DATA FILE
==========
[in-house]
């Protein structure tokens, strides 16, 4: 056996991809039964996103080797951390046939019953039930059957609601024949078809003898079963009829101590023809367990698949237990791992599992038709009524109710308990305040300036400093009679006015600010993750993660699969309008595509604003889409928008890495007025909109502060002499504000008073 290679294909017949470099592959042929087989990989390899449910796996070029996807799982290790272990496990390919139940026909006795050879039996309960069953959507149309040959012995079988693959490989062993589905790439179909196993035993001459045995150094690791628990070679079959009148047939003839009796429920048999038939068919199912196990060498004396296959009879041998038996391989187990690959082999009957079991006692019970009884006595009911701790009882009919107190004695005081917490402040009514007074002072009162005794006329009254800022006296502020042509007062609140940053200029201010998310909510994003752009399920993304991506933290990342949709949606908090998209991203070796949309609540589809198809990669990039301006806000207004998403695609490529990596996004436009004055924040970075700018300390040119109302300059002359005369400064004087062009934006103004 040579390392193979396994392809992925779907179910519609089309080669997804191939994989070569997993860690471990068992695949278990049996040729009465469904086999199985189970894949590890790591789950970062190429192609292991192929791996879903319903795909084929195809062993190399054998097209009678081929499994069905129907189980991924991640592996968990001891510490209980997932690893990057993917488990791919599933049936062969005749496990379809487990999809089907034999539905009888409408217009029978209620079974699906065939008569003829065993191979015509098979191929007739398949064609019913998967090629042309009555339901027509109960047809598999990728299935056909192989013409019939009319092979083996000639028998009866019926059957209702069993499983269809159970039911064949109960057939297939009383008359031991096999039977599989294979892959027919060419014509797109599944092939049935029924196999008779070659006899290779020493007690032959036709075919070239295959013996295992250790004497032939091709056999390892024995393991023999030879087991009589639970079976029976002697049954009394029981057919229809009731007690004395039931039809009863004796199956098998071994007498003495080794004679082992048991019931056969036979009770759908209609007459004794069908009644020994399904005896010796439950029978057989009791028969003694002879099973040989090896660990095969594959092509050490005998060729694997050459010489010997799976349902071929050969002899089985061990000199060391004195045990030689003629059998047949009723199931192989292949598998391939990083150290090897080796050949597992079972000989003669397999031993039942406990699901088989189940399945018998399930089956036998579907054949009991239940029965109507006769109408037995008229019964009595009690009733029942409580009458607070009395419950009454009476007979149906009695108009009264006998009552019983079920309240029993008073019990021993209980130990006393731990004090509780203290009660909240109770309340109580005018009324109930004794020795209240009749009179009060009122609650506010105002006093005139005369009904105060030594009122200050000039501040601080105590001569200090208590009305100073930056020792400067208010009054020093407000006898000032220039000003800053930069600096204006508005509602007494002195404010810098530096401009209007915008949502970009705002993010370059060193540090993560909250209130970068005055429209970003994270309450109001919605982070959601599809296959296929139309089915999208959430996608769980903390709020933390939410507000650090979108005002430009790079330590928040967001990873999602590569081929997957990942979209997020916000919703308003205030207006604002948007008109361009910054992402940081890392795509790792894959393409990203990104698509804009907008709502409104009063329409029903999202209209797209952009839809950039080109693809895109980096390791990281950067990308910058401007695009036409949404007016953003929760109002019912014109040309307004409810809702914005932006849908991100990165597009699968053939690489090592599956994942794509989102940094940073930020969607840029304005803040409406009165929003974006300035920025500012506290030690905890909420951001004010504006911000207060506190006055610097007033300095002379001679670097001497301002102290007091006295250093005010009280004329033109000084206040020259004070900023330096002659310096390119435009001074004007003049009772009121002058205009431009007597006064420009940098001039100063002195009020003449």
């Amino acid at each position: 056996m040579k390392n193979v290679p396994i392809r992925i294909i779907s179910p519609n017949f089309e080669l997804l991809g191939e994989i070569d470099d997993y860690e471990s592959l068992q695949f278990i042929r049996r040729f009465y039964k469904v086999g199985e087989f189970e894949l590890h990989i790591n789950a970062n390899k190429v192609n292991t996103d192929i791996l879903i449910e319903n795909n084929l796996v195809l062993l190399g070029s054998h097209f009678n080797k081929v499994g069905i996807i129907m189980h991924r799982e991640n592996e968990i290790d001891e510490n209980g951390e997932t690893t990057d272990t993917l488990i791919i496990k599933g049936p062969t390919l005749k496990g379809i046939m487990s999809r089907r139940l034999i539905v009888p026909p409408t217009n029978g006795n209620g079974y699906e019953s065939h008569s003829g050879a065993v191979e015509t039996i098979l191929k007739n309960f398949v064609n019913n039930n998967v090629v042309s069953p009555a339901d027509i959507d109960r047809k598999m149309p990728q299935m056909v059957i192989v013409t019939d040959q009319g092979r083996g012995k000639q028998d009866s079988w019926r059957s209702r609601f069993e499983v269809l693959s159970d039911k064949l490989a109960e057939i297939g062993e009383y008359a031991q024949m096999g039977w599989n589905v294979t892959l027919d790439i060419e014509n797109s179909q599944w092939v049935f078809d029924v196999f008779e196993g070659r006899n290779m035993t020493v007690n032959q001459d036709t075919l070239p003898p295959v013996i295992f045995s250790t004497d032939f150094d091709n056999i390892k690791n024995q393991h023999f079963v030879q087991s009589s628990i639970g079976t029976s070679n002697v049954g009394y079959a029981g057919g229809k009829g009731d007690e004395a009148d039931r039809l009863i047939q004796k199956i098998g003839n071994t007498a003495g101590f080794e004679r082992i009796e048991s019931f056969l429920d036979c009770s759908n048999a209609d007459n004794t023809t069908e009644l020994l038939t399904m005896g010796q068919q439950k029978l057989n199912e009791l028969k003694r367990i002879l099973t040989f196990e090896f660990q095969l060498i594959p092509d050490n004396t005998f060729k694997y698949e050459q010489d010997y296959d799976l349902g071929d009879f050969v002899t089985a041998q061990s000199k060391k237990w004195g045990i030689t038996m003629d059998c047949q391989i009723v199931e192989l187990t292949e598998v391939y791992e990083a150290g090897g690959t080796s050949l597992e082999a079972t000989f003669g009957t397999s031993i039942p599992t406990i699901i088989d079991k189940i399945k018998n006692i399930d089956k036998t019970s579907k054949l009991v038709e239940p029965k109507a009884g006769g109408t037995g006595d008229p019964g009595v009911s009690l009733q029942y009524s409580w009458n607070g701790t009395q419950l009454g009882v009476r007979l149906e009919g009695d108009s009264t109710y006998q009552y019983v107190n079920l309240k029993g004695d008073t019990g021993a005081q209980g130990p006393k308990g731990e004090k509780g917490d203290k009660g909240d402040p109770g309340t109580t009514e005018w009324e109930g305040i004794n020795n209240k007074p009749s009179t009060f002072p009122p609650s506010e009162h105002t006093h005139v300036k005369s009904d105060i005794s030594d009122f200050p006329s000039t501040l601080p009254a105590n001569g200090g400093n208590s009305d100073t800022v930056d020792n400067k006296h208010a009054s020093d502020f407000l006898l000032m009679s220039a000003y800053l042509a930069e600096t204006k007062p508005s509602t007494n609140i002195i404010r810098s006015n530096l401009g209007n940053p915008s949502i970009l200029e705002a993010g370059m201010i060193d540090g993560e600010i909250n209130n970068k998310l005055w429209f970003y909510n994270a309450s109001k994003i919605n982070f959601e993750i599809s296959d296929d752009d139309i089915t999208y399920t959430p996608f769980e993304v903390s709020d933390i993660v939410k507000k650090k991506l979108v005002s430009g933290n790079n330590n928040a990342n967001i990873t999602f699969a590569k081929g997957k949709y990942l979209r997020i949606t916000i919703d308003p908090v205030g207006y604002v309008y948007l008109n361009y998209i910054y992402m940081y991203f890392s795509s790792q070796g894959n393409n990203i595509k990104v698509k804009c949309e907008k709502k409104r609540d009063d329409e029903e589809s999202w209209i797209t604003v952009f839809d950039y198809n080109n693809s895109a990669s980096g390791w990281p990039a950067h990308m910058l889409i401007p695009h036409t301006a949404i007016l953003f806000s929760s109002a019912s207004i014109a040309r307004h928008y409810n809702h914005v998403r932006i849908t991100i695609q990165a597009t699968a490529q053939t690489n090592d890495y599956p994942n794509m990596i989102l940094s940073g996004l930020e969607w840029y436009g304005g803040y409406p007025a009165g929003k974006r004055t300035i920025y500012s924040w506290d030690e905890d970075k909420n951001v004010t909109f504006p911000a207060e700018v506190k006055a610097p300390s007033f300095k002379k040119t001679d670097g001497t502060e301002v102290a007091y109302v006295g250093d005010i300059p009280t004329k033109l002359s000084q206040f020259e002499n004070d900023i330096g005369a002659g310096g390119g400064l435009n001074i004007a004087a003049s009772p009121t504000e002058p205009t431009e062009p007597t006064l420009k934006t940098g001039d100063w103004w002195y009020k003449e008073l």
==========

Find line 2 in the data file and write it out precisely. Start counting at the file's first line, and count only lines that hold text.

């Protein structure tokens, strides 16, 4: 056996991809039964996103080797951390046939019953039930059957609601024949078809003898079963009829101590023809367990698949237990791992599992038709009524109710308990305040300036400093009679006015600010993750993660699969309008595509604003889409928008890495007025909109502060002499504000008073 290679294909017949470099592959042929087989990989390899449910796996070029996807799982290790272990496990390919139940026909006795050879039996309960069953959507149309040959012995079988693959490989062993589905790439179909196993035993001459045995150094690791628990070679079959009148047939003839009796429920048999038939068919199912196990060498004396296959009879041998038996391989187990690959082999009957079991006692019970009884006595009911701790009882009919107190004695005081917490402040009514007074002072009162005794006329009254800022006296502020042509007062609140940053200029201010998310909510994003752009399920993304991506933290990342949709949606908090998209991203070796949309609540589809198809990669990039301006806000207004998403695609490529990596996004436009004055924040970075700018300390040119109302300059002359005369400064004087062009934006103004 040579390392193979396994392809992925779907179910519609089309080669997804191939994989070569997993860690471990068992695949278990049996040729009465469904086999199985189970894949590890790591789950970062190429192609292991192929791996879903319903795909084929195809062993190399054998097209009678081929499994069905129907189980991924991640592996968990001891510490209980997932690893990057993917488990791919599933049936062969005749496990379809487990999809089907034999539905009888409408217009029978209620079974699906065939008569003829065993191979015509098979191929007739398949064609019913998967090629042309009555339901027509109960047809598999990728299935056909192989013409019939009319092979083996000639028998009866019926059957209702069993499983269809159970039911064949109960057939297939009383008359031991096999039977599989294979892959027919060419014509797109599944092939049935029924196999008779070659006899290779020493007690032959036709075919070239295959013996295992250790004497032939091709056999390892024995393991023999030879087991009589639970079976029976002697049954009394029981057919229809009731007690004395039931039809009863004796199956098998071994007498003495080794004679082992048991019931056969036979009770759908209609007459004794069908009644020994399904005896010796439950029978057989009791028969003694002879099973040989090896660990095969594959092509050490005998060729694997050459010489010997799976349902071929050969002899089985061990000199060391004195045990030689003629059998047949009723199931192989292949598998391939990083150290090897080796050949597992079972000989003669397999031993039942406990699901088989189940399945018998399930089956036998579907054949009991239940029965109507006769109408037995008229019964009595009690009733029942409580009458607070009395419950009454009476007979149906009695108009009264006998009552019983079920309240029993008073019990021993209980130990006393731990004090509780203290009660909240109770309340109580005018009324109930004794020795209240009749009179009060009122609650506010105002006093005139005369009904105060030594009122200050000039501040601080105590001569200090208590009305100073930056020792400067208010009054020093407000006898000032220039000003800053930069600096204006508005509602007494002195404010810098530096401009209007915008949502970009705002993010370059060193540090993560909250209130970068005055429209970003994270309450109001919605982070959601599809296959296929139309089915999208959430996608769980903390709020933390939410507000650090979108005002430009790079330590928040967001990873999602590569081929997957990942979209997020916000919703308003205030207006604002948007008109361009910054992402940081890392795509790792894959393409990203990104698509804009907008709502409104009063329409029903999202209209797209952009839809950039080109693809895109980096390791990281950067990308910058401007695009036409949404007016953003929760109002019912014109040309307004409810809702914005932006849908991100990165597009699968053939690489090592599956994942794509989102940094940073930020969607840029304005803040409406009165929003974006300035920025500012506290030690905890909420951001004010504006911000207060506190006055610097007033300095002379001679670097001497301002102290007091006295250093005010009280004329033109000084206040020259004070900023330096002659310096390119435009001074004007003049009772009121002058205009431009007597006064420009940098001039100063002195009020003449």